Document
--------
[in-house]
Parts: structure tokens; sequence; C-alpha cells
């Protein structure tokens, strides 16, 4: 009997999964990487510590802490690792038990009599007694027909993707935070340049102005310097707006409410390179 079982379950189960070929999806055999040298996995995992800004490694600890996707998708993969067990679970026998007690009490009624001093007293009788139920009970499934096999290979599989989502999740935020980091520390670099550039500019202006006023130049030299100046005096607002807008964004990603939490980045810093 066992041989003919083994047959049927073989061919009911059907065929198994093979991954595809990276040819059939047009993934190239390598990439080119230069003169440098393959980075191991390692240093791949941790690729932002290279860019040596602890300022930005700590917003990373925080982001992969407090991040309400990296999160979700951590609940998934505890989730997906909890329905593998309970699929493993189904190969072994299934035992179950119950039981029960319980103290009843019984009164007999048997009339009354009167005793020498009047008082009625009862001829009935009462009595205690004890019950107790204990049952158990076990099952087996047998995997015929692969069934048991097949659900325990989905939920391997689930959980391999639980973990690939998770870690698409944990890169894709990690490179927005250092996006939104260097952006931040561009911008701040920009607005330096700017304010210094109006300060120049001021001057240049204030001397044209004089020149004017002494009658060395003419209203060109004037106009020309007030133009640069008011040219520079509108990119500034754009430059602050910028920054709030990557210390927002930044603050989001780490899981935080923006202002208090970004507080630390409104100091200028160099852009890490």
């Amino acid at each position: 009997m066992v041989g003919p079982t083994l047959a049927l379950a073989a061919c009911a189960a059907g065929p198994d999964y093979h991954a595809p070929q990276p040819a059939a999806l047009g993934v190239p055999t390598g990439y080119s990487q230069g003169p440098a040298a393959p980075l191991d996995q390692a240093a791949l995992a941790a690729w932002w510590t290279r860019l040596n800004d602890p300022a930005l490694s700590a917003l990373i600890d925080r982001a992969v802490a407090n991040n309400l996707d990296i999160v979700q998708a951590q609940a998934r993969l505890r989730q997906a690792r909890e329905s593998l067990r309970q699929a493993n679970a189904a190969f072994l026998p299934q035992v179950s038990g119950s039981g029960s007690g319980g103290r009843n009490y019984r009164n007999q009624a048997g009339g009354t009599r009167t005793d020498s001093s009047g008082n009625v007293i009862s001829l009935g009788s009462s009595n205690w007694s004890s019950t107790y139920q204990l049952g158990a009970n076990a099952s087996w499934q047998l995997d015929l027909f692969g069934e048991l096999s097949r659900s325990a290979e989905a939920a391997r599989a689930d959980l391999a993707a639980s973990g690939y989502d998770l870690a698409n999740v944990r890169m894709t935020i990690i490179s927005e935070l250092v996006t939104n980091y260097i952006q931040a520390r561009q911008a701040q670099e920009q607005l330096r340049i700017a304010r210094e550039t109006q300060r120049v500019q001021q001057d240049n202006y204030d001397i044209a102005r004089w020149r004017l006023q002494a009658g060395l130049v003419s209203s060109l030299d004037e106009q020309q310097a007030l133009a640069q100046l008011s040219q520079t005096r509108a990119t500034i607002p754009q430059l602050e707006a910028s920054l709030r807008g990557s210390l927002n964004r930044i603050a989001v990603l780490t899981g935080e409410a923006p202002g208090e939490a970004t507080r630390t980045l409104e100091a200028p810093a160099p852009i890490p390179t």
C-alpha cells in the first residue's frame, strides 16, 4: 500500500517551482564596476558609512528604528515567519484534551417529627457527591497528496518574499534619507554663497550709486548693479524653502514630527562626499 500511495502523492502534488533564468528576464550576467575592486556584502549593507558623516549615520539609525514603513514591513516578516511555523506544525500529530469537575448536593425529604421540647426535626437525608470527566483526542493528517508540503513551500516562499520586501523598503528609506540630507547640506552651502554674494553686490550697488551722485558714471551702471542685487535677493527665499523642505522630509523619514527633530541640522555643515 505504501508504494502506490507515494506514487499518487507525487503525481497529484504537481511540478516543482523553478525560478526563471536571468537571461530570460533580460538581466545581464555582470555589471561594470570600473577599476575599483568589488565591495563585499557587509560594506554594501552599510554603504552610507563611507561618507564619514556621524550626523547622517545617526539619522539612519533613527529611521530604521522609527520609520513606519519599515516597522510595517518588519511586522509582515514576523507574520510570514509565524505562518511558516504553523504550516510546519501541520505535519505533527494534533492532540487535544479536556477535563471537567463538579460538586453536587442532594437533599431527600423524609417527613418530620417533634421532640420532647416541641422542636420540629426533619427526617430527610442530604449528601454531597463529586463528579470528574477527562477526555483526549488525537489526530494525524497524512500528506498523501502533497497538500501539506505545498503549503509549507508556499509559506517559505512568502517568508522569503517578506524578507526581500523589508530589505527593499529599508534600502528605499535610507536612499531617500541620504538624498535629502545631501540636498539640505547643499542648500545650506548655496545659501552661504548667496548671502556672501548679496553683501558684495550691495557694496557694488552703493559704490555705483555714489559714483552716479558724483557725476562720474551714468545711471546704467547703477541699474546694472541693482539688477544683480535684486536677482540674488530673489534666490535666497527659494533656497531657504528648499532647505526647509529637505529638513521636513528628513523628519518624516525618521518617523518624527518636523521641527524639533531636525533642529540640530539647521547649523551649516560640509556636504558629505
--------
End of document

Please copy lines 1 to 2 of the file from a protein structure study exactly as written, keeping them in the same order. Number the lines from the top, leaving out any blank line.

[in-house]
Parts: structure tokens; sequence; C-alpha cells